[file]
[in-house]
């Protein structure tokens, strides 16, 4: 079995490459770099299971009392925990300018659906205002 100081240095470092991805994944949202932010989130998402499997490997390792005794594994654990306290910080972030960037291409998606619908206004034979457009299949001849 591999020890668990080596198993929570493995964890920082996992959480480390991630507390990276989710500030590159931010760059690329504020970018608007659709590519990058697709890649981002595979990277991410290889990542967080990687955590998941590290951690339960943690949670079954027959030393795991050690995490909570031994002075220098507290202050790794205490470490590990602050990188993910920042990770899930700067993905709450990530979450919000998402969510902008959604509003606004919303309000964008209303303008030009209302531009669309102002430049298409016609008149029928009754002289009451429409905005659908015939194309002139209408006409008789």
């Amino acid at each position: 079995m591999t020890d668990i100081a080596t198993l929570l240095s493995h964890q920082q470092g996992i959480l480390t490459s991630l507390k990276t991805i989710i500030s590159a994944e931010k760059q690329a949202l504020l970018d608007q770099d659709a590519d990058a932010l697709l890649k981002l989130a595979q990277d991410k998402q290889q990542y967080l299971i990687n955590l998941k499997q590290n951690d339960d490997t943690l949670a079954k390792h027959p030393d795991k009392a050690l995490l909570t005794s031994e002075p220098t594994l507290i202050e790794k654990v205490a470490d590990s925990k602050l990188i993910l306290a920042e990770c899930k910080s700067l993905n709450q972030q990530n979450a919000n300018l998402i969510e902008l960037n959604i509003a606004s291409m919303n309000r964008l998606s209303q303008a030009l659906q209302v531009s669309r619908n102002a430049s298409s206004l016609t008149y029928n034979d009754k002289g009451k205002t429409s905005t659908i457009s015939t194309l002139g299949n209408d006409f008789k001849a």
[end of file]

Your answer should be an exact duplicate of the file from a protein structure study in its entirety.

[in-house]
């Protein structure tokens, strides 16, 4: 079995490459770099299971009392925990300018659906205002 100081240095470092991805994944949202932010989130998402499997490997390792005794594994654990306290910080972030960037291409998606619908206004034979457009299949001849 591999020890668990080596198993929570493995964890920082996992959480480390991630507390990276989710500030590159931010760059690329504020970018608007659709590519990058697709890649981002595979990277991410290889990542967080990687955590998941590290951690339960943690949670079954027959030393795991050690995490909570031994002075220098507290202050790794205490470490590990602050990188993910920042990770899930700067993905709450990530979450919000998402969510902008959604509003606004919303309000964008209303303008030009209302531009669309102002430049298409016609008149029928009754002289009451429409905005659908015939194309002139209408006409008789």
């Amino acid at each position: 079995m591999t020890d668990i100081a080596t198993l929570l240095s493995h964890q920082q470092g996992i959480l480390t490459s991630l507390k990276t991805i989710i500030s590159a994944e931010k760059q690329a949202l504020l970018d608007q770099d659709a590519d990058a932010l697709l890649k981002l989130a595979q990277d991410k998402q290889q990542y967080l299971i990687n955590l998941k499997q590290n951690d339960d490997t943690l949670a079954k390792h027959p030393d795991k009392a050690l995490l909570t005794s031994e002075p220098t594994l507290i202050e790794k654990v205490a470490d590990s925990k602050l990188i993910l306290a920042e990770c899930k910080s700067l993905n709450q972030q990530n979450a919000n300018l998402i969510e902008l960037n959604i509003a606004s291409m919303n309000r964008l998606s209303q303008a030009l659906q209302v531009s669309r619908n102002a430049s298409s206004l016609t008149y029928n034979d009754k002289g009451k205002t429409s905005t659908i457009s015939t194309l002139g299949n209408d006409f008789k001849a």